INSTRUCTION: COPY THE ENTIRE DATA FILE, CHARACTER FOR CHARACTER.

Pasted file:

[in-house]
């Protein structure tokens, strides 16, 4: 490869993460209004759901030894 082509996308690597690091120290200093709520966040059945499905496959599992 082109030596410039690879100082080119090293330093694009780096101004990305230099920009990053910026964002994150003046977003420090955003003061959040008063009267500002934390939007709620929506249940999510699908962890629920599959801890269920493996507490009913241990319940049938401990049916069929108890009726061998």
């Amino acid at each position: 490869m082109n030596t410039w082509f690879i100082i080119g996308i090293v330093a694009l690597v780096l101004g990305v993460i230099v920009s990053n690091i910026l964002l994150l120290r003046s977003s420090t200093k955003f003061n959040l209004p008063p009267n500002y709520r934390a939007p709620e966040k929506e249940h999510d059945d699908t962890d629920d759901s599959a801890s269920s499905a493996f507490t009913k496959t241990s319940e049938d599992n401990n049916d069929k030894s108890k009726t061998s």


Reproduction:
[in-house]
């Protein structure tokens, strides 16, 4: 490869993460209004759901030894 082509996308690597690091120290200093709520966040059945499905496959599992 082109030596410039690879100082080119090293330093694009780096101004990305230099920009990053910026964002994150003046977003420090955003003061959040008063009267500002934390939007709620929506249940999510699908962890629920599959801890269920493996507490009913241990319940049938401990049916069929108890009726061998």
């Amino acid at each position: 490869m082109n030596t410039w082509f690879i100082i080119g996308i090293v330093a694009l690597v780096l101004g990305v993460i230099v920009s990053n690091i910026l964002l994150l120290r003046s977003s420090t200093k955003f003061n959040l209004p008063p009267n500002y709520r934390a939007p709620e966040k929506e249940h999510d059945d699908t962890d629920d759901s599959a801890s269920s499905a493996f507490t009913k496959t241990s319940e049938d599992n401990n049916d069929k030894s108890k009726t061998s």